From: Larry Miller (firstname.lastname@example.org)
Date: Wed Apr 04 2001 - 14:02:02 PDT
I haven't had personal experience with broadside-coupled differential pairs.
I do know a couple of people who got burned with them, but not why they got
The fab houses have tended to discourage broadside because of the number of
manufacturing variables they have to control. On the edge-coupled boards we
did the vendors were able to hold the impedance within 1 ohm over hundreds
of paths and a number of boards, which I thought was fabulous.
I think there was a DesignCon 2000 paper given on differential pairs that
concluded that if you matched the parameters correctly for each case there
was actually no measurable difference. One of the diff pair gurus on the
reflector will no doubt have pointers and/or opinions.
One thing that might be a factor: the common connectors are all edge-coupled
in design, so I would guess that theoretically in a broadside-coupled PCB
system you would have to change propagation modes going through the
connectors. Does this make a difference? I do not know. I seem to recollect
from 30 years ago that in rectangular wave guide E-plane bends were worse
than H-plane bends (or maybe vice-versa).
I used edge-coupled because AMP recommended it for their HS-3 connectors and
gave very detailed specifications for routing through pin fields, etc. This
made it easier to communicate with the PCB designer ("do it like the
The use of stripline was because of the number of channels I had to do. It
turned out that I could fully interconnect the diff pair part of the board
with 4 layers of stripline pairs and no vias. That would not have been
possible using only the surface layers. (I don't think I said microstrip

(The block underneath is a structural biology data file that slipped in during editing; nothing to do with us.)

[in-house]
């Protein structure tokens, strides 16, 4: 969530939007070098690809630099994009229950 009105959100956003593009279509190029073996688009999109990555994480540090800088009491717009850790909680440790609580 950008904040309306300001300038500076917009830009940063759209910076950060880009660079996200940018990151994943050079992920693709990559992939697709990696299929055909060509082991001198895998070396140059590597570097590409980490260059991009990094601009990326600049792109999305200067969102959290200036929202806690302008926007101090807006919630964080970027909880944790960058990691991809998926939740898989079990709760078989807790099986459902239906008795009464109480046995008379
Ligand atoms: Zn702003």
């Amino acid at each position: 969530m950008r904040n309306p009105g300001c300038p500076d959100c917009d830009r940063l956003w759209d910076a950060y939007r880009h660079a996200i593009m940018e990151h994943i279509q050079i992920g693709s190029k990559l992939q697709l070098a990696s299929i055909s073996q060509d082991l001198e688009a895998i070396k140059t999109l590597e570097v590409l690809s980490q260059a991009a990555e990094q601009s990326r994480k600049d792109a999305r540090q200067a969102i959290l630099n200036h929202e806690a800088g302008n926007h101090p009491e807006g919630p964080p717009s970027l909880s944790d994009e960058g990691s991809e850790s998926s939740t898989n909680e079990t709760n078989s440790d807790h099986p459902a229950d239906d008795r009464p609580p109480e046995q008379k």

anywhere, but if I did I meant stripline. Very dyslexic morning.)
I was lucky in one respect: I did the back plane before the plug-in cards
were designed, so I had "dibs" on pinouts that made the back plane route
with no crosses. Actually, it turned out that this was good for the plug-in
part of the system as well. It certainly showed the advantage
From: email@example.com [mailto:firstname.lastname@example.org]
Sent: Wednesday, April 04, 2001 12:53 PM
To: Larry Miller; Larry Miller; 'email@example.com'
Subject: RE: [SI-LIST] : RE: 2.5 GHz in FR4
> From: "Larry Miller" <firstname.lastname@example.org>
> Subject: RE: [SI-LIST] : RE: 2.5 GHz in FR4
> Sorry, I meant EDGE-coupled.
> Larry Miller
> -----Original Message-----
> From: Larry Miller [mailto:email@example.com]
> Subject: [SI-LIST] : RE: 2.5 GHz in FR4
> Broadside coupled, keep goodly distance apart for crosstalk.
> That is about all that my mgmt is comfortable with....
Are you saying that anything around and above the 2.5Ghz range you do
edge-coupled? Do you also ONLY do it microstrip? What experience(s) have
you had with broad-sided stripline?
Appreciate your comments.
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